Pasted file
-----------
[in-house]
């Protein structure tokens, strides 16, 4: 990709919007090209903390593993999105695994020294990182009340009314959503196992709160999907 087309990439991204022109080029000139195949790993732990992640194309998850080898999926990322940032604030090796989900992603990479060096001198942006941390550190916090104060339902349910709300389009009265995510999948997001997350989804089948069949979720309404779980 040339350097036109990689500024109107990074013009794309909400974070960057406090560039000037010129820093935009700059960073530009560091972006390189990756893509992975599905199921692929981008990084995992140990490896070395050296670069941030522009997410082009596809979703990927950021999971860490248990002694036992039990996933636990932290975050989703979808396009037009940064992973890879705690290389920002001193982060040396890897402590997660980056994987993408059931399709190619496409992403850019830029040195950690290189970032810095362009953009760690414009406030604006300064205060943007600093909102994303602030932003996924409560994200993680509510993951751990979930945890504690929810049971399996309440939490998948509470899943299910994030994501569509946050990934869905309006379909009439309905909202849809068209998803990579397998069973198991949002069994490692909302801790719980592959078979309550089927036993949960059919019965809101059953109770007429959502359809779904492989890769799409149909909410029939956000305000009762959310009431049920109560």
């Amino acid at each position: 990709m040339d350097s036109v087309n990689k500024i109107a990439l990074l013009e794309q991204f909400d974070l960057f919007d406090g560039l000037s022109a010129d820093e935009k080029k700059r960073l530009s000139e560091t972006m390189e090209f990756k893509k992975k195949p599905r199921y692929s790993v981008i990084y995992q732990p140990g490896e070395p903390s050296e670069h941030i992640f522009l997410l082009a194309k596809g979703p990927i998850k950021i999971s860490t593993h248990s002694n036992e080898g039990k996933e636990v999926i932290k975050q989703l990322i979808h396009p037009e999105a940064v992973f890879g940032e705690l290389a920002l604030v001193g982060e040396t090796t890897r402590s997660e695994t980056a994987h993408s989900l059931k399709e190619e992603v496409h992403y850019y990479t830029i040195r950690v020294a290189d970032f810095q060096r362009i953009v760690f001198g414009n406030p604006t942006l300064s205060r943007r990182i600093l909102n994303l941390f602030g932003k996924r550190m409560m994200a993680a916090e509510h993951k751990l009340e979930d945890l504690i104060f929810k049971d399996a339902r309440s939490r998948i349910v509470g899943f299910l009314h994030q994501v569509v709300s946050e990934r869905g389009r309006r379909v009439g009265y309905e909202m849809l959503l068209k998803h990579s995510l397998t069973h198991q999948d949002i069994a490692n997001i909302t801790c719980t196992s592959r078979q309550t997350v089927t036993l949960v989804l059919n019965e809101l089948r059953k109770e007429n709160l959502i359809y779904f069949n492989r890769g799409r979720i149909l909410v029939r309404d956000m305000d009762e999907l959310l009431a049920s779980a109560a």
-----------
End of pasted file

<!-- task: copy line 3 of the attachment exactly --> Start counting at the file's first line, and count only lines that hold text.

């Amino acid at each position: 990709m040339d350097s036109v087309n990689k500024i109107a990439l990074l013009e794309q991204f909400d974070l960057f919007d406090g560039l000037s022109a010129d820093e935009k080029k700059r960073l530009s000139e560091t972006m390189e090209f990756k893509k992975k195949p599905r199921y692929s790993v981008i990084y995992q732990p140990g490896e070395p903390s050296e670069h941030i992640f522009l997410l082009a194309k596809g979703p990927i998850k950021i999971s860490t593993h248990s002694n036992e080898g039990k996933e636990v999926i932290k975050q989703l990322i979808h396009p037009e999105a940064v992973f890879g940032e705690l290389a920002l604030v001193g982060e040396t090796t890897r402590s997660e695994t980056a994987h993408s989900l059931k399709e190619e992603v496409h992403y850019y990479t830029i040195r950690v020294a290189d970032f810095q060096r362009i953009v760690f001198g414009n406030p604006t942006l300064s205060r943007r990182i600093l909102n994303l941390f602030g932003k996924r550190m409560m994200a993680a916090e509510h993951k751990l009340e979930d945890l504690i104060f929810k049971d399996a339902r309440s939490r998948i349910v509470g899943f299910l009314h994030q994501v569509v709300s946050e990934r869905g389009r309006r379909v009439g009265y309905e909202m849809l959503l068209k998803h990579s995510l397998t069973h198991q999948d949002i069994a490692n997001i909302t801790c719980t196992s592959r078979q309550t997350v089927t036993l949960v989804l059919n019965e809101l089948r059953k109770e007429n709160l959502i359809y779904f069949n492989r890769g799409r979720i149909l909410v029939r309404d956000m305000d009762e999907l959310l009431a049920s779980a109560a």